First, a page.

In addition, it should be realized that although the description has specified that diodes are connected across the conductors, other non-linear elements can be used equally well. The other non-linear elements may inciude such devices as magnetically biased ferrite cores for exampie. In these devices the state of permanent magnetism of the magnetic core'di ctates the impedanccs of the device to currents of opposing polarities. in a nonmagnetized state the device is linear. When magnetized in one direction the impedance to pulses of one polarity will be greator than the impedance to pulses of the opposite polarity. The magnetization of each core is controlled by a coil so that the magnetization control circuitry will require a separate matrix from the one to which the ferrite cores are connected. The principle is illustrated in FIG. 3 where the ferrite cores 111, 112, 121, 122 are connected between the wires 1 and it 2 and 1d, 1 and 20, and 2 and respectively to form one matrix. The control circuits, shown as coils 111a, 112a, 121a and 122a, are connected to a separate matrix including the wires in, 2a, 10a and 20a in a corresponding fashion. The wires 1a, 2a may be connected through leads 82 to the switch 80 as in FIG. 1, and wires 10a, Zila may be connected through leads $5 to the switch 81. Accordingly, the control coils of those ferrite cores which are to be made inoperative are selected by the switches 84 and S1 and upon closure of key 91 the selected ferrite core will be magnetized to the desired non-linear condition.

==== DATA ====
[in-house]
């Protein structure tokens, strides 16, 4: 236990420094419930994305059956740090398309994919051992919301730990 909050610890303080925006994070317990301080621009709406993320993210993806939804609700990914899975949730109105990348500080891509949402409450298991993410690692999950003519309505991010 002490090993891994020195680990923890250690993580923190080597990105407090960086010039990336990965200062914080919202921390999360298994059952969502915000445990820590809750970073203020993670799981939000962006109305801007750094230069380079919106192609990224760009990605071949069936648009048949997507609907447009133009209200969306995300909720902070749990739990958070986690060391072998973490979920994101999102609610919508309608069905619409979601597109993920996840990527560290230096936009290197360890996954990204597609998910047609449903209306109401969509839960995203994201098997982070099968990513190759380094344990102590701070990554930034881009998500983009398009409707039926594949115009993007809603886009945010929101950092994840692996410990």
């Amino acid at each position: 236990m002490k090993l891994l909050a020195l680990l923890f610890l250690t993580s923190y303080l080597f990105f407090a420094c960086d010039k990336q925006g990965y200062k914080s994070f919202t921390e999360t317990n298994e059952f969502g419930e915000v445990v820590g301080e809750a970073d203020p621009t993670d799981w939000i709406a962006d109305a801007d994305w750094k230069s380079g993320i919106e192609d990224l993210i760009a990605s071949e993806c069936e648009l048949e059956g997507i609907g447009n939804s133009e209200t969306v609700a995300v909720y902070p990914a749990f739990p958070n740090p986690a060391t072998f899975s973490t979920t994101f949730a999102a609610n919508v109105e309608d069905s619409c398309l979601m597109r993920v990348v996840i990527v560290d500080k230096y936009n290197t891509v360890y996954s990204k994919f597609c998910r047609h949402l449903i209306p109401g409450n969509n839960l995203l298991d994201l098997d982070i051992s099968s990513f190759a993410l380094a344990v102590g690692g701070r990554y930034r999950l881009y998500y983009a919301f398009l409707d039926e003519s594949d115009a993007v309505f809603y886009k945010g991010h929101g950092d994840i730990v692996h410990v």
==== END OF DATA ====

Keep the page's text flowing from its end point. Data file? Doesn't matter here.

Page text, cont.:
The use of the double matrix, one connected to the non-linear impedance elements, the other connected to control circuits for the non-linear elements, is not limited to the magnetic devices described. It may be used wherever the impedance characteristics of the non-linear ele-- ments are controllable .by separate electrical means. Other non-linear devices will occur readily to those skilled in the art without further examples being listed here. The five by seven array shown in FlGS. 1v and 2 has no particular significance and was chosen merelyior illustrative purposes. The matrix used in an actual computer usually would be many times larger than the matrix shown in the figures.
conductors, and later removing such of said electrical elements as are not required.